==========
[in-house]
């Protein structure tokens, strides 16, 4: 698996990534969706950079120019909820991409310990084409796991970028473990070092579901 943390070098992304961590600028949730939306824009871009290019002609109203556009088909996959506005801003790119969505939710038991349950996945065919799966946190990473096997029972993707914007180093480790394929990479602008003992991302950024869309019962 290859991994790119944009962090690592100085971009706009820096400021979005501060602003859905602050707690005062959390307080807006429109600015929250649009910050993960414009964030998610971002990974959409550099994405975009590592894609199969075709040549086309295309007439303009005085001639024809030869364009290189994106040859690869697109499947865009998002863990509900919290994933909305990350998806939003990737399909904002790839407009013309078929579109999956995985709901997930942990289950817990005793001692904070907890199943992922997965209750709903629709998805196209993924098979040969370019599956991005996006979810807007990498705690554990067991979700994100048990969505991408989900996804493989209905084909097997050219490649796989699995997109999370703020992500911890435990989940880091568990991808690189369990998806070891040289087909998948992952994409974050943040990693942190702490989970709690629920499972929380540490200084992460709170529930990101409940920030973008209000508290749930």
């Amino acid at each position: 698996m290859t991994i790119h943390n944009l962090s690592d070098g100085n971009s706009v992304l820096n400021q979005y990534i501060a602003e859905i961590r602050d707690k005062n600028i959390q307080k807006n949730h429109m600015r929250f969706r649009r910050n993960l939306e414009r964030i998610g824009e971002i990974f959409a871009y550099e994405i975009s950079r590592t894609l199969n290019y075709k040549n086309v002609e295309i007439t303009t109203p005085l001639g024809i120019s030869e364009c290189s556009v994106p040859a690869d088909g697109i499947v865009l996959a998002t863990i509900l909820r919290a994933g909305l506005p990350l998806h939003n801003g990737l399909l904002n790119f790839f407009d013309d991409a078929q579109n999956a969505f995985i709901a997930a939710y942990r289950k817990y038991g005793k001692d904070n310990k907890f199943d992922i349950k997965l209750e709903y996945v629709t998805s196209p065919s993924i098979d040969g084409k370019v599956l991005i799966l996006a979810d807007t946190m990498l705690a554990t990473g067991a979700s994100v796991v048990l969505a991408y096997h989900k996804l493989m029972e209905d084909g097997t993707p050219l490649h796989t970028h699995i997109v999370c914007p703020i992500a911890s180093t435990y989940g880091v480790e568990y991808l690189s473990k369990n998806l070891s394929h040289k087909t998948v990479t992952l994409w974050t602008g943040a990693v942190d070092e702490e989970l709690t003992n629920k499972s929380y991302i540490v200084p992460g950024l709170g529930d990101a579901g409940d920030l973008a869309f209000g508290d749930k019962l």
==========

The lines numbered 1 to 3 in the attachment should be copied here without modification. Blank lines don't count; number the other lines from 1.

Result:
[in-house]
């Protein structure tokens, strides 16, 4: 698996990534969706950079120019909820991409310990084409796991970028473990070092579901 943390070098992304961590600028949730939306824009871009290019002609109203556009088909996959506005801003790119969505939710038991349950996945065919799966946190990473096997029972993707914007180093480790394929990479602008003992991302950024869309019962 290859991994790119944009962090690592100085971009706009820096400021979005501060602003859905602050707690005062959390307080807006429109600015929250649009910050993960414009964030998610971002990974959409550099994405975009590592894609199969075709040549086309295309007439303009005085001639024809030869364009290189994106040859690869697109499947865009998002863990509900919290994933909305990350998806939003990737399909904002790839407009013309078929579109999956995985709901997930942990289950817990005793001692904070907890199943992922997965209750709903629709998805196209993924098979040969370019599956991005996006979810807007990498705690554990067991979700994100048990969505991408989900996804493989209905084909097997050219490649796989699995997109999370703020992500911890435990989940880091568990991808690189369990998806070891040289087909998948992952994409974050943040990693942190702490989970709690629920499972929380540490200084992460709170529930990101409940920030973008209000508290749930």
């Amino acid at each position: 698996m290859t991994i790119h943390n944009l962090s690592d070098g100085n971009s706009v992304l820096n400021q979005y990534i501060a602003e859905i961590r602050d707690k005062n600028i959390q307080k807006n949730h429109m600015r929250f969706r649009r910050n993960l939306e414009r964030i998610g824009e971002i990974f959409a871009y550099e994405i975009s950079r590592t894609l199969n290019y075709k040549n086309v002609e295309i007439t303009t109203p005085l001639g024809i120019s030869e364009c290189s556009v994106p040859a690869d088909g697109i499947v865009l996959a998002t863990i509900l909820r919290a994933g909305l506005p990350l998806h939003n801003g990737l399909l904002n790119f790839f407009d013309d991409a078929q579109n999956a969505f995985i709901a997930a939710y942990r289950k817990y038991g005793k001692d904070n310990k907890f199943d992922i349950k997965l209750e709903y996945v629709t998805s196209p065919s993924i098979d040969g084409k370019v599956l991005i799966l996006a979810d807007t946190m990498l705690a554990t990473g067991a979700s994100v796991v048990l969505a991408y096997h989900k996804l493989m029972e209905d084909g097997t993707p050219l490649h796989t970028h699995i997109v999370c914007p703020i992500a911890s180093t435990y989940g880091v480790e568990y991808l690189s473990k369990n998806l070891s394929h040289k087909t998948v990479t992952l994409w974050t602008g943040a990693v942190d070092e702490e989970l709690t003992n629920k499972s929380y991302i540490v200084p992460g950024l709170g529930d990101a579901g409940d920030l973008a869309f209000g508290d749930k019962l």